Lucas promises to write Lydia letters while she’s on the road –less loneliness for her, proof he’s definitely over that crush for him. [If you're regularly writing letters to an ex-crush, I'd call that proof you're definitely not over her.] Letters turn to texts and calls and reawaken creativity they thought was gone. She has a notebook full of new songs to show an admiring record producer. He’s finally writing the next chapters of his fantasy epic. [Fantasy epic? Run, Lydia, run.] But Lucas’[s] feelings grow stronger with each letter, and Lydia’s will to stick to the rules is waning. She feels the way the air shimmers when they’re together, but saw her parents’ friends to lovers marriage end in empty beer bottles and a move to Florida. [Empty beer bottles signify only that people like beer. However, willingly moving to Florida is a major red flag.] Lucas is weighing his options too - confess his feelings or learn to live with [risk] a future where the girl he loves chooses someone else yet again. [This time, she chooses George Strait.] When they disagree on the answers, [Wait, what are the questions?
Lydia's question: If we become more than friends, will we end up in Florida?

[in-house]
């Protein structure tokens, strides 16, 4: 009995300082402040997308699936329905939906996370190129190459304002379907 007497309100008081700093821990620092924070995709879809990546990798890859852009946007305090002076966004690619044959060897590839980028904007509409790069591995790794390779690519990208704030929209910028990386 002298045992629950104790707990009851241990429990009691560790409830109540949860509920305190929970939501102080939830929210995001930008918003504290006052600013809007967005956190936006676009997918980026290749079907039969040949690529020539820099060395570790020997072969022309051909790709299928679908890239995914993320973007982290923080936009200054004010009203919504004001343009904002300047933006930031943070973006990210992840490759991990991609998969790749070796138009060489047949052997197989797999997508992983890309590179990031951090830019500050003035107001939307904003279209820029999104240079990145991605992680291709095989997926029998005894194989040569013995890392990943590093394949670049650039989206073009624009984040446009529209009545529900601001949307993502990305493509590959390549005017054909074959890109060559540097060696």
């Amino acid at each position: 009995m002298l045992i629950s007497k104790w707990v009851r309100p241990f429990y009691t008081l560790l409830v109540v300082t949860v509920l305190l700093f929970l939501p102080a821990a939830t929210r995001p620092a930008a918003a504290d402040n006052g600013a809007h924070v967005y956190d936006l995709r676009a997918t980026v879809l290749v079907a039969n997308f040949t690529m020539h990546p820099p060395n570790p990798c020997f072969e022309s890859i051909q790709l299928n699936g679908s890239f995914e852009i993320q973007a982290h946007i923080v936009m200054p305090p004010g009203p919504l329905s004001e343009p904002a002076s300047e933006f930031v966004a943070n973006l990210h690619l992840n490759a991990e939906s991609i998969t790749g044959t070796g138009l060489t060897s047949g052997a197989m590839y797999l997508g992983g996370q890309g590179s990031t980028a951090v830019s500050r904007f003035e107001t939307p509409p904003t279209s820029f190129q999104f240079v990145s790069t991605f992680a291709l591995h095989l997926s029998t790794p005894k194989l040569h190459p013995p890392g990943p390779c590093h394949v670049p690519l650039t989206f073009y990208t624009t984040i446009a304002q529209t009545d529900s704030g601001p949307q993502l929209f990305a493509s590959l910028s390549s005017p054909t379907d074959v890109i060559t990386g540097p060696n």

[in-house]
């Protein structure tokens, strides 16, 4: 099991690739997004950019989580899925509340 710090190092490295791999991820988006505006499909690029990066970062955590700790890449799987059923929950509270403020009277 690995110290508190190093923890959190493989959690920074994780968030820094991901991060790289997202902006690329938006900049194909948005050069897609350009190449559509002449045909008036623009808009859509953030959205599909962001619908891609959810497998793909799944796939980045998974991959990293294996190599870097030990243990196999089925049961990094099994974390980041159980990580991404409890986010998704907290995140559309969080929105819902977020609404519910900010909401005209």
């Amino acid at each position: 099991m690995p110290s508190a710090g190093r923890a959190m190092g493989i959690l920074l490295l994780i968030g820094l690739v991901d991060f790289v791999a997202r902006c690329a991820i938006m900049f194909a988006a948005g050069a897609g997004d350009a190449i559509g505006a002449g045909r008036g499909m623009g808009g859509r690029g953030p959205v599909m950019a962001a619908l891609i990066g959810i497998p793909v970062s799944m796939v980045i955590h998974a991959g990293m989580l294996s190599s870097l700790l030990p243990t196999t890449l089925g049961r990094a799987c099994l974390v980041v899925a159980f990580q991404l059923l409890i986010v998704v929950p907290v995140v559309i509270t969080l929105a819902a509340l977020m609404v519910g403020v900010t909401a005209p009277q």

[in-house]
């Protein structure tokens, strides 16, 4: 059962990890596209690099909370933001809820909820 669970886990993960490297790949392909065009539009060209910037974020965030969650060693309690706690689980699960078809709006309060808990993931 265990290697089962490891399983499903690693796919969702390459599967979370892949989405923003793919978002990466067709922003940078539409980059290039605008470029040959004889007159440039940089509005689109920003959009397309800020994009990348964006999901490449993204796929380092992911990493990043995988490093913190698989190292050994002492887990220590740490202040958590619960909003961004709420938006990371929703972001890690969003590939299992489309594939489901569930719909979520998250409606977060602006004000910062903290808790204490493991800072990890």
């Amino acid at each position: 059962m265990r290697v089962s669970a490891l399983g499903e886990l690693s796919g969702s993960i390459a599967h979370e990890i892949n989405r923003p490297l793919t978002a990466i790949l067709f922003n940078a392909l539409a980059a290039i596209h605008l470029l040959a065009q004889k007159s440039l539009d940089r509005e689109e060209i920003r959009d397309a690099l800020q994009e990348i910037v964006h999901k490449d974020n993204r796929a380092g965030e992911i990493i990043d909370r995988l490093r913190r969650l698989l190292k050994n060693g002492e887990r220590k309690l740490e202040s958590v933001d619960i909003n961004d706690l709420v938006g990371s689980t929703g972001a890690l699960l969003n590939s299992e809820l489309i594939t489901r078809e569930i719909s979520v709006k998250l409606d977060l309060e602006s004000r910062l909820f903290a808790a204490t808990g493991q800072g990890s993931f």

Luke's question: Should I confess how I feel about you?
Luke: I should.
Lydia: Please don't.]
15 years of history mean knowing all the wrong buttons to push.
Once friendship turns to romance, there’s no guarantee you get to keep either.
WRITE THIS DOWN is an 89K word contemporary, epistolary rom-com [This is a comedy? I had it pegged as depressing literary fiction.] in the vein of Tessa Bailey’s Hook, Line, and Sinker or Talia Hibbert’s Get a Life Chloe Brown.
Like Lucas, I am an unrepentant trumpet player. [No self-respecting finance bro has touched a trumpet since his junior year of high school.] I’m also the friend constantly trying to sell tickets to a community theater musical. [You think you're their friend; when they see you coming they duck into an alley, thinking, If I have to sit through one more amateur production of Cats I'll slit my throat.] For work, [PROFESSIONAL BIO] [I'd rather you show some light humor in the plot summary than in your bio.]
Thank you for your time and consideration.
If I'm describing a relationship becoming closer, I'd say it progresses from texts to letters, not letters to texts. Of course, I never do either, so take that with a grain of salt. I'm thinking phone calls would relieve loneliness more than texts or letters.
Confess his feelings or risk a future where the girl he loves chooses someone else yet again. This makes it sound like these two options are opposite sides of the same coin. Actually, confessing and not confessing could both lead to a future with Lydia . . . or without Lydia. Maybe he'll get lucky and she'll confess her feelings to him.
Friday, December 01, 2023
Guess the Plot